A few days ago, the Board of Ordained Ministry of the Southwest Texas Conference voted to approve me for ordination. I cried. I was so happy. And there was still some sadness lingering. It has been a long and difficult journey. And not just for me.
A few months ago, I was having lunch with a new friend from an area Baptist church. I was saying how I really needed some more time for this project I was working on because I had a lot of upcoming meetings for ordination. I think I sighed and said, “I will be SO glad when this is all over. It just takes so long.” She said, “I know! It’s going to take me 9-12 months!” I didn’t know how to tell her that our process usually takes 9-12 YEARS.
I’ve been “officially” in it since 2001 when I wrote a letter to my District Superintendent requesting a candidacy guide. Granted, some of those years involved finishing college and my Masters in Divinity. I also took a “time-out” from the process when it became clear that I could not be in school far away and continue on–it was just not working for me and my conference. I know Skype has really changed that for the folks coming into my conference now. After school, I took some time away from the process to discern if I even wanted to be part of my conference. I’d grown pretty detached after the earlier difficulties and my time away. And my conference did not make a lot of efforts to keep me around (thankfully, this has also changed!). When I did return to my conference, I was wary, having been hurt before. I fully committed in August 2007 (2 years after graduating from seminary) and after one deferment, I made it! I will be 32 a couple weeks after my ordination. The youngest in our class will be 27. There are 3 of us under 35 (out of 14).
I am grateful for our process. It has given me some incredible mentors and friendships. And, I am grateful that I am not the only one to have had problems making it through to the end. I am part of a group of people from Candler School of Theology that meets once a year. This group let me see how many people left the process along the way. It also showed me how many of us are still in process, nearly 7 years after graduation. Of my group of 15 that meets every year, 7 of us are United Methodists. 5 of us were in the ordination process. 2 decided they could do their work without going through process. 1 was ordained 4 years after graduation from seminary and 2 of us will be ordained this year. 1 could not get an appointment–that left her frustrated and she withdrew. Another had a really difficult time but finally received an appointment and is still moving forward but has a year to go (if all goes well). At least one of my friends had trouble being appointed because of her gender. All of us had problems with the system or deferments along the way. When we get together and discuss our other friends from seminary, we learned many of them switched denominations (UCC or DOC) and are ordained. Several of them decided they could do their current ministry without going through our process for ordination. Many of my friends were scholarship recipients and some of the best in their fields. I often wondered why they let me in the group! Yet, even such good candidates had trouble making it through.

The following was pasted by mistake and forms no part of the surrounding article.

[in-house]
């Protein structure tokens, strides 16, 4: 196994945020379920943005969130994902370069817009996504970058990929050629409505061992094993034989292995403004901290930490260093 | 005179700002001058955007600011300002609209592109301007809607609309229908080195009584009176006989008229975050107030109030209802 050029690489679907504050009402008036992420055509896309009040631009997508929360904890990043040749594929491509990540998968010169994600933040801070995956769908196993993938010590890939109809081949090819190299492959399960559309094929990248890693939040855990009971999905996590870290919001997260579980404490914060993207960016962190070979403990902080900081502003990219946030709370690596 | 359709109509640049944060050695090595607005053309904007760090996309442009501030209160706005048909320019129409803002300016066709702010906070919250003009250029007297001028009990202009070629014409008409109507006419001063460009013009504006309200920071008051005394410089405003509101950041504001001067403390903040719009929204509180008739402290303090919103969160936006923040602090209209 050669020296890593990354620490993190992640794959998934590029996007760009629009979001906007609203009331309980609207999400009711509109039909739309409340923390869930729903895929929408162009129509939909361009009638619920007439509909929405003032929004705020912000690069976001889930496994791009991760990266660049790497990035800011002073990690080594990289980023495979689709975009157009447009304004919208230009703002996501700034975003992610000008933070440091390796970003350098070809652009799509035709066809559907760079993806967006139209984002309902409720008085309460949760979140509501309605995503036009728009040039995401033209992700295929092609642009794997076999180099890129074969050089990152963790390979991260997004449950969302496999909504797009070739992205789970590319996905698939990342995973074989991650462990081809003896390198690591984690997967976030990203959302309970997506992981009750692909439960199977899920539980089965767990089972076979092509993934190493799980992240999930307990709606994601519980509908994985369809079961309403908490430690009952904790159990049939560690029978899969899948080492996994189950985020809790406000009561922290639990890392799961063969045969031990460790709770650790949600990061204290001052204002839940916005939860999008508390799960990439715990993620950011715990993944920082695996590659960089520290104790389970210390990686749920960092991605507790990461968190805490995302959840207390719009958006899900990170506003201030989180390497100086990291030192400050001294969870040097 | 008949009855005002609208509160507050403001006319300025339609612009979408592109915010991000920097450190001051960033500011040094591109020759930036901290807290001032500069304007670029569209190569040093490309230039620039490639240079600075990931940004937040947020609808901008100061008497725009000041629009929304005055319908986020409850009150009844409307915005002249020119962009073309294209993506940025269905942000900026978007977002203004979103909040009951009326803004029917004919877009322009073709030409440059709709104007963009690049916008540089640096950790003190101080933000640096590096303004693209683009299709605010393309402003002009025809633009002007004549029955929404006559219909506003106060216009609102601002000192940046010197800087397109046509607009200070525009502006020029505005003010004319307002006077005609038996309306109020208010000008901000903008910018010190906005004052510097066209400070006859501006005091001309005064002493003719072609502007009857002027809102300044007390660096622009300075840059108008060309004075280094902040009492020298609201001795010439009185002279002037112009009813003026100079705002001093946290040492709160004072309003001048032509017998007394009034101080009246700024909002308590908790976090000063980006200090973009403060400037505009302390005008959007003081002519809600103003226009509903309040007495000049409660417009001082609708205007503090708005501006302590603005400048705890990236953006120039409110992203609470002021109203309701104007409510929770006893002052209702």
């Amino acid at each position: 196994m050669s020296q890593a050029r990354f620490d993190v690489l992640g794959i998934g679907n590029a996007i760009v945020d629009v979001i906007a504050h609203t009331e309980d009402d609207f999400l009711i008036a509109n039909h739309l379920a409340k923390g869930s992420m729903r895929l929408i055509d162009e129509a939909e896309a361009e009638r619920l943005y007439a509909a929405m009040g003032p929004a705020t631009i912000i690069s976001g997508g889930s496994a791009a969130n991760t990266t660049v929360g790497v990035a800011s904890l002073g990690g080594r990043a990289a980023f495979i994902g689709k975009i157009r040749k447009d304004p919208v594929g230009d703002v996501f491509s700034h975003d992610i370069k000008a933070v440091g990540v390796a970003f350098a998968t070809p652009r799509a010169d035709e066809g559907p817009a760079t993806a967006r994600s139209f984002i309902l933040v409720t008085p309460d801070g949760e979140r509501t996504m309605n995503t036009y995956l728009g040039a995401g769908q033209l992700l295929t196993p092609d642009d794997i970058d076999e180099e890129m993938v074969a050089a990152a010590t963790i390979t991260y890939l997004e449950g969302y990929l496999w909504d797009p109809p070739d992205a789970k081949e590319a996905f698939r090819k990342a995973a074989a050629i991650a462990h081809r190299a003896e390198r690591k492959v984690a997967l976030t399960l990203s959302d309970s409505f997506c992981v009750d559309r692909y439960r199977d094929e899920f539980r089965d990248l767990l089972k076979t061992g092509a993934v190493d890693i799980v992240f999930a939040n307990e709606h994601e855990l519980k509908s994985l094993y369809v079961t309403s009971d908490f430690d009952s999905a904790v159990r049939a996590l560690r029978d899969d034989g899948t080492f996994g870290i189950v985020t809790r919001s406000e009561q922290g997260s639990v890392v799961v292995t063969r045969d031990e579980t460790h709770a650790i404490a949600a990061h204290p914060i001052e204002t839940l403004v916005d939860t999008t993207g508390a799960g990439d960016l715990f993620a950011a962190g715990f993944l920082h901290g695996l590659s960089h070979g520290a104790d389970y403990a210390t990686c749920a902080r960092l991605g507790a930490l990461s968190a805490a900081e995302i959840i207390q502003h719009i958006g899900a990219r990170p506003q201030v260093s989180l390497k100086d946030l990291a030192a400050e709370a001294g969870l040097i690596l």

I love our process. I love that we call for a practice of submission to the faithful and prayerful decisions of those called to this difficult task of discerning who is ready for ministry. And, when I look at a handful of friends who have had such a difficult time, I wonder what is the problem? Potentially it is me and my group. Maybe we did need those extra years. But, I also know we are not alone. Many young clergy have experienced the same problems.
As we once again move into another General Conference, I hope that people are thinking of young people. Not because we are a culture obsessed with youth and not because they are the saviors of our church. But because they are a minority group that is most affected by any changes made. Every new agenda, new add-on, new mission, and even a huge restructure affects the lives of young people greatly. Those changes have affected my career as an incoming clergy person but the changes of general conferences past have created ripples that affect young people all over. Some rallying cries gave us new hearts for mission and evangelism, while arguments within cause some to feel increasingly disconnected from the Church. Some general conference initiatives energized churches to reach people in new neighborhoods. Others caused churches to grasp for the money and energy of the young people in their midst–pushing them further away. Some policies have helped to start vibrant ministries among young people in the Central Conferences, growing new leaders in some of the most difficult areas for life to occur. Other priority decisions told the world we need young, innovative voices and young people rise up to this challenge–often finding there isn’t actually a place at the table. There will not be many young people at the tables at General Conference. How can we hear their voices?
And, if you are still reading–what was YOUR experience with ordination? I would love to gather more stories!